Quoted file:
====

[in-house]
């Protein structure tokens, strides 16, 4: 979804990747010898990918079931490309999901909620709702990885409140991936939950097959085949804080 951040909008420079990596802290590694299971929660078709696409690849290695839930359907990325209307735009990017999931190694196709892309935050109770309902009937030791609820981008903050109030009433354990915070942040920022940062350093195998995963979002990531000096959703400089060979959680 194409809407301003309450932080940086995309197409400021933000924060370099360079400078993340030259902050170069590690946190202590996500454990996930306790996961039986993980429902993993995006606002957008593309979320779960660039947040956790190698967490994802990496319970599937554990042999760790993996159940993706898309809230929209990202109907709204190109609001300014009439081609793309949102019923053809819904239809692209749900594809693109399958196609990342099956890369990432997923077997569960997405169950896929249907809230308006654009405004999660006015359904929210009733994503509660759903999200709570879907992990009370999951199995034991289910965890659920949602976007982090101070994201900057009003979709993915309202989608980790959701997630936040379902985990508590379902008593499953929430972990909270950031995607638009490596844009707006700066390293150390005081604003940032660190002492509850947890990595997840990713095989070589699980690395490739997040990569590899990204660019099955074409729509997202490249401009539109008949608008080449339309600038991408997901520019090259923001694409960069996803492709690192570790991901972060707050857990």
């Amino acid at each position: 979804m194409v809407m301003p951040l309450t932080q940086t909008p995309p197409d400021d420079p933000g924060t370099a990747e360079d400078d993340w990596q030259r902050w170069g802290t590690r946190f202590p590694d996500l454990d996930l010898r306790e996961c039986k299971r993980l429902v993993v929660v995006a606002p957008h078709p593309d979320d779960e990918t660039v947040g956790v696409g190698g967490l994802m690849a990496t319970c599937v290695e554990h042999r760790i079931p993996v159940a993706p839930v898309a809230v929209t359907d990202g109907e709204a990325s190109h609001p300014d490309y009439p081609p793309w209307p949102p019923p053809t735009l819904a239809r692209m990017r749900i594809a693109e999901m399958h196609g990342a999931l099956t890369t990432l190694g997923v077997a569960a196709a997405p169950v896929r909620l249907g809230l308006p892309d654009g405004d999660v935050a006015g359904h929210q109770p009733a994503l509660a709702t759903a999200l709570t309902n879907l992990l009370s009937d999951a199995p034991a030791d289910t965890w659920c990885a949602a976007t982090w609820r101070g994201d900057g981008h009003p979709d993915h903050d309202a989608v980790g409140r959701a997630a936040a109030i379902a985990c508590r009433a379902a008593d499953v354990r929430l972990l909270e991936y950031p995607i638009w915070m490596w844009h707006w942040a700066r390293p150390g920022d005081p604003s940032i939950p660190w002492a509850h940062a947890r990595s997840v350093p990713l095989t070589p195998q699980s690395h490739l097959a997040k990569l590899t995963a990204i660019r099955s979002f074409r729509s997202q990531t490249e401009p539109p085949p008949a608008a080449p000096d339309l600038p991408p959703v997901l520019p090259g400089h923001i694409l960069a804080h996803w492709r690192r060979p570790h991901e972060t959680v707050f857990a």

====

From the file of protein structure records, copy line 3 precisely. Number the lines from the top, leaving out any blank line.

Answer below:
């Amino acid at each position: 979804m194409v809407m301003p951040l309450t932080q940086t909008p995309p197409d400021d420079p933000g924060t370099a990747e360079d400078d993340w990596q030259r902050w170069g802290t590690r946190f202590p590694d996500l454990d996930l010898r306790e996961c039986k299971r993980l429902v993993v929660v995006a606002p957008h078709p593309d979320d779960e990918t660039v947040g956790v696409g190698g967490l994802m690849a990496t319970c599937v290695e554990h042999r760790i079931p993996v159940a993706p839930v898309a809230v929209t359907d990202g109907e709204a990325s190109h609001p300014d490309y009439p081609p793309w209307p949102p019923p053809t735009l819904a239809r692209m990017r749900i594809a693109e999901m399958h196609g990342a999931l099956t890369t990432l190694g997923v077997a569960a196709a997405p169950v896929r909620l249907g809230l308006p892309d654009g405004d999660v935050a006015g359904h929210q109770p009733a994503l509660a709702t759903a999200l709570t309902n879907l992990l009370s009937d999951a199995p034991a030791d289910t965890w659920c990885a949602a976007t982090w609820r101070g994201d900057g981008h009003p979709d993915h903050d309202a989608v980790g409140r959701a997630a936040a109030i379902a985990c508590r009433a379902a008593d499953v354990r929430l972990l909270e991936y950031p995607i638009w915070m490596w844009h707006w942040a700066r390293p150390g920022d005081p604003s940032i939950p660190w002492a509850h940062a947890r990595s997840v350093p990713l095989t070589p195998q699980s690395h490739l097959a997040k990569l590899t995963a990204i660019r099955s979002f074409r729509s997202q990531t490249e401009p539109p085949p008949a608008a080449p000096d339309l600038p991408p959703v997901l520019p090259g400089h923001i694409l960069a804080h996803w492709r690192r060979p570790h991901e972060t959680v707050f857990a």